Library of 1-dimensional heat transfer with lumped elements
This package contains components to model 1-dimensional heat transfer with lumped elements. This allows especially to model heat transfer in machines provided the parameters of the lumped elements, such as the heat capacity of a part, can be determined by measurements (due to the complex geometries and many materials used in machines, calculating the lumped element parameters from some basic analytic formulas is usually not possible).
Example models how to use this library are given in subpackage Examples.
For a first simple example, see Examples.TwoMasses where two masses with different initial temperatures are getting in contact to each other and arriving after some time at a common temperature.
Examples.ControlledTemperature shows how to hold a temperature within desired limits by switching on and off an electric resistor.
A more realistic example is provided in Examples.Motor where the heating of an electrical motor is modelled, see the following screen shot of this example:
The filled and non-filled red squares at the left and right side of a component represent thermal ports (connector HeatPort). Drawing a line between such squares means that they are thermally connected. The variables of a HeatPort connector are the temperature T at the port and the heat flow rate Q_flow flowing into the component (if Q_flow is positive, the heat flows into the element, otherwise it flows out of the element):
Modelica.SIunits.Temperature T "absolute temperature at port in Kelvin"; Modelica.SIunits.HeatFlowRate Q_flow "flow rate at the port in Watt";
Note, that all temperatures of this package, including initial conditions, are given in Kelvin. For convenience, in subpackages HeatTransfer.Celsius, HeatTransfer.Fahrenheit and HeatTransfer.Rankine components are provided such that source and sensor information is available in degree Celsius, degree Fahrenheit, or degree Rankine, respectively. Additionally, in package SIunits.Conversions conversion functions between the units Kelvin and Celsius, Fahrenheit, Rankine are provided. These functions may be used in the following way:
import SI=Modelica.SIunits; import Modelica.SIunits.Conversions.*; ... parameter SI.Temperature T = from_degC(25); // convert 25 degree Celsius to Kelvin
There are several other components available, such as AxialConduction (discretized PDE in axial direction), which have been temporarily removed from this library. The reason is that these components reference material properties, such as thermal conductivity, and currently the Modelica design group is discussing a general scheme to describe material properties.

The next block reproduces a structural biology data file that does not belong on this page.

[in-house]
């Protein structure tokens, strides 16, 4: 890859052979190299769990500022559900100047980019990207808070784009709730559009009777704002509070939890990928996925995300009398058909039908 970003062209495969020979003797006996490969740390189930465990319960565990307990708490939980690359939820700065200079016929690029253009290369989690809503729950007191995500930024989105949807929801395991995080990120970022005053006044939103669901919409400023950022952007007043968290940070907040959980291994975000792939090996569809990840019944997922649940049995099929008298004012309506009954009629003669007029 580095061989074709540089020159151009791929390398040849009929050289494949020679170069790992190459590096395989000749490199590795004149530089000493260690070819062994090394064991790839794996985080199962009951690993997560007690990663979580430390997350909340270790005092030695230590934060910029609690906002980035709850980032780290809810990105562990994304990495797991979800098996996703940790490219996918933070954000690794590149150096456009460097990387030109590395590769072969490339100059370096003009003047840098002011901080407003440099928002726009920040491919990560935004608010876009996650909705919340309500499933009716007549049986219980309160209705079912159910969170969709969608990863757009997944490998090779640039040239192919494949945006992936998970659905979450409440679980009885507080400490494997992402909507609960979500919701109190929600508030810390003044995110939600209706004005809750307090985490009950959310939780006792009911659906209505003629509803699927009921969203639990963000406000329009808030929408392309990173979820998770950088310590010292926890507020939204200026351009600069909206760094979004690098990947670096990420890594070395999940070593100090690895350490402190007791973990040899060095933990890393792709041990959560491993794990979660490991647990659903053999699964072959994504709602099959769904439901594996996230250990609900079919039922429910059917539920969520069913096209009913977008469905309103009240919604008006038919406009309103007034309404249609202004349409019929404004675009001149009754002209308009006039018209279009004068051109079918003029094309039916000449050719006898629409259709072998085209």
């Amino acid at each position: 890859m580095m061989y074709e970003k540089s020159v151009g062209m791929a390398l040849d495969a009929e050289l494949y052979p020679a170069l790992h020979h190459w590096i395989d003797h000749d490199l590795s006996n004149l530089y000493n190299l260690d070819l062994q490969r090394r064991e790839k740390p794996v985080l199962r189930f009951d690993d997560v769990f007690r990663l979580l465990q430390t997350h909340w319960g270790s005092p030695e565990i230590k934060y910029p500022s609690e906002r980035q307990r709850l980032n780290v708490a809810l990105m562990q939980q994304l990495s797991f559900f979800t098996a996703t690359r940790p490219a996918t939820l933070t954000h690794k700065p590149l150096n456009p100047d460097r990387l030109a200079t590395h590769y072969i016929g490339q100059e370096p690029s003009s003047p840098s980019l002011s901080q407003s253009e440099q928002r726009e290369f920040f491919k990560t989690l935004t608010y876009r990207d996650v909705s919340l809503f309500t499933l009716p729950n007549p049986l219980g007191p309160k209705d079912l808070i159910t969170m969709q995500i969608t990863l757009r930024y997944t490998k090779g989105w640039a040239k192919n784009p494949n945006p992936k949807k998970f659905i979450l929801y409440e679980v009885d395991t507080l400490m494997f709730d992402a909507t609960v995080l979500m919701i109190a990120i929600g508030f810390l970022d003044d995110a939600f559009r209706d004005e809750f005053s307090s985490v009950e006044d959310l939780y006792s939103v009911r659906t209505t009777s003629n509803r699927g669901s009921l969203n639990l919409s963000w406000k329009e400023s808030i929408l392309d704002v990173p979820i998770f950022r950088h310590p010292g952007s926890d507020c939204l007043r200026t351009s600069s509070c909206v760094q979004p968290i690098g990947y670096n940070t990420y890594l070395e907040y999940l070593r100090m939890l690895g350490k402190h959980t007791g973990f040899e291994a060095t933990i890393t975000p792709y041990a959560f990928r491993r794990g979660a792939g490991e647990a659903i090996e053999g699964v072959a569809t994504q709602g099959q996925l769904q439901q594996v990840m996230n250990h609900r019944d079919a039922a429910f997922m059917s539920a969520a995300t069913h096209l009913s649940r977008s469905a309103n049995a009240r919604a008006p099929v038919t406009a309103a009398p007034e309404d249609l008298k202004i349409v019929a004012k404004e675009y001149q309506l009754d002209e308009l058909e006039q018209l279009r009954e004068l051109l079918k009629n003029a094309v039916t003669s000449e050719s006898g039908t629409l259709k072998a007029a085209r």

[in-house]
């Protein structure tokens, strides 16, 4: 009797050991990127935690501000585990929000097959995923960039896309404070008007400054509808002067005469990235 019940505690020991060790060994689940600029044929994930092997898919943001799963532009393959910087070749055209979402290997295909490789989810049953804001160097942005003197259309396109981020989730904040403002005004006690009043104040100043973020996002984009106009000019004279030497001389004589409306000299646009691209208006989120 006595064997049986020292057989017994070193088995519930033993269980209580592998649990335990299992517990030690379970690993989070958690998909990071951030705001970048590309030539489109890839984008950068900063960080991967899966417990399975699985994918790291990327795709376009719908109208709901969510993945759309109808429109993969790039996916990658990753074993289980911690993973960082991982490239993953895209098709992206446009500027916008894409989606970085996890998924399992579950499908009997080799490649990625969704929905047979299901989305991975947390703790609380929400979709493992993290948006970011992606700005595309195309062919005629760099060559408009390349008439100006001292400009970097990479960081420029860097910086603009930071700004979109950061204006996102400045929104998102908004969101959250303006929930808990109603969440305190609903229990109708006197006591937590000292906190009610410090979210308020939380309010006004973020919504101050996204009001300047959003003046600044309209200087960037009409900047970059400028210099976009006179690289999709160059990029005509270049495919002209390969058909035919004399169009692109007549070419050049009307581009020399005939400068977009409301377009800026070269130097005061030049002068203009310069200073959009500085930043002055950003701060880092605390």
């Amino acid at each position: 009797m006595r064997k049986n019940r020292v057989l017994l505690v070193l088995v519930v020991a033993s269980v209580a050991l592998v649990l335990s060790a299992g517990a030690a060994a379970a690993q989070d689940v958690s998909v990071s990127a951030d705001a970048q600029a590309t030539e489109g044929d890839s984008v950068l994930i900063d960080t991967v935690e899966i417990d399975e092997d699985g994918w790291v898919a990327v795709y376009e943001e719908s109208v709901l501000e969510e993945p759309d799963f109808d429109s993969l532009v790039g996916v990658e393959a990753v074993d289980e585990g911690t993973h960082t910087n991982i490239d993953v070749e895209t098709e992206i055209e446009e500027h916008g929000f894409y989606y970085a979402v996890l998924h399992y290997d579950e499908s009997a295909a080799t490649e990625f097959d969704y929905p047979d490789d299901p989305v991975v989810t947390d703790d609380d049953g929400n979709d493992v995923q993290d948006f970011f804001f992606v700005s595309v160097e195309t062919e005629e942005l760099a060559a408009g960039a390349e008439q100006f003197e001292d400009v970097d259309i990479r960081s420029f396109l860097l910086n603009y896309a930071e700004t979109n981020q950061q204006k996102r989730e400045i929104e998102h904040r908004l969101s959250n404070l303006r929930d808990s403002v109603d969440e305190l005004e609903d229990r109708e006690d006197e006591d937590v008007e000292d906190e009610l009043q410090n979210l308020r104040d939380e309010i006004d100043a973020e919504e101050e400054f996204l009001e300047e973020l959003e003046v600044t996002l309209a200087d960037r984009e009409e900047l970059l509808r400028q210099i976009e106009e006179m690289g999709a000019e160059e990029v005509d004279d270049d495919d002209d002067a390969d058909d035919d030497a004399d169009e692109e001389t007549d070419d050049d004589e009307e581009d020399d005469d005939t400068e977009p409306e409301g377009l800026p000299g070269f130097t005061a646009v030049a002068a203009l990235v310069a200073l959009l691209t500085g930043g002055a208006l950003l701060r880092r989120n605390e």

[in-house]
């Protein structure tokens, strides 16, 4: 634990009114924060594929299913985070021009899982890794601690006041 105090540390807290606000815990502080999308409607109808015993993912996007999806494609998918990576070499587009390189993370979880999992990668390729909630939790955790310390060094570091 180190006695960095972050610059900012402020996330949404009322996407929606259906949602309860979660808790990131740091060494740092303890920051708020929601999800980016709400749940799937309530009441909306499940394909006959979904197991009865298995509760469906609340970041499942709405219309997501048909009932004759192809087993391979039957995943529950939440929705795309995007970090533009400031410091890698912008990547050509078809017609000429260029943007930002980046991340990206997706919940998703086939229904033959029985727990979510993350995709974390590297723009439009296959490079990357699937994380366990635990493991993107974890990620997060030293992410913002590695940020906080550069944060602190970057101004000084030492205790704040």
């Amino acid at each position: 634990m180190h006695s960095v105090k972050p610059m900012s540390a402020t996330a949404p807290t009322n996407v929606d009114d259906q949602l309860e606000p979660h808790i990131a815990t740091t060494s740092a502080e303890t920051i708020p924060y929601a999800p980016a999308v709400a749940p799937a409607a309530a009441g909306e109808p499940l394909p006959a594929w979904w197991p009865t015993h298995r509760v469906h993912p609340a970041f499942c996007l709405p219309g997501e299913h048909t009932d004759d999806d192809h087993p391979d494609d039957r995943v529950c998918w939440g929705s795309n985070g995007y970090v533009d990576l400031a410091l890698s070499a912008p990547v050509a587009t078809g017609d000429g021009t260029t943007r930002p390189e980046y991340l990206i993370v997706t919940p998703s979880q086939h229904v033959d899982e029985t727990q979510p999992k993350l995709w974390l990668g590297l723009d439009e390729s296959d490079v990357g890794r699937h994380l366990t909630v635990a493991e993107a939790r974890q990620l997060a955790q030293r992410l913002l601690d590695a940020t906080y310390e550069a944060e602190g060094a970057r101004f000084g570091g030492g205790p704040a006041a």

For technical details in the design of this library, see the following reference:
Michael Tiller (2001): Introduction to Physical Modeling with Modelica. Kluwer Academic Publishers Boston.
Several helpful remarks from the following persons are acknowledged: John Batteh, Ford Motors, Dearborn, U.S.A; Anton Haumer, Technical Consulting & Electrical Engineering, Austria; Ludwig Marvan, VA TECH ELIN EBG Elektronik GmbH, Wien, Austria; Hans Olsson, Dassault Systèmes AB, Sweden; Hubertus Tummescheit, Lund Institute of Technology, Lund, Sweden.
Technical Consulting & Electrical Engineering
A-3423 St.Andrae-Woerdern, Austria
Copyright © 2001-2016, Modelica Association, Michael Tiller and DLR.
This Modelica package is free software and the use is completely at your own risk; it can be redistributed and/or modified under the terms of the Modelica License 2. For license conditions (including the disclaimer of warranty) see Modelica.UsersGuide.ModelicaLicense2 or visit https://www.modelica.org/licenses/ModelicaLicense2.
Extends from Modelica.Icons.Package (Icon for standard packages).
|Examples||Example models to demonstrate the usage of package Modelica.Thermal.HeatTransfer|
|Components||Lumped thermal components|
|Celsius||Components with Celsius input and/or output|
|Fahrenheit||Components with Fahrenheit input and/or output|
|Rankine||Components with Rankine input and/or output|
|Interfaces||Connectors and partial models|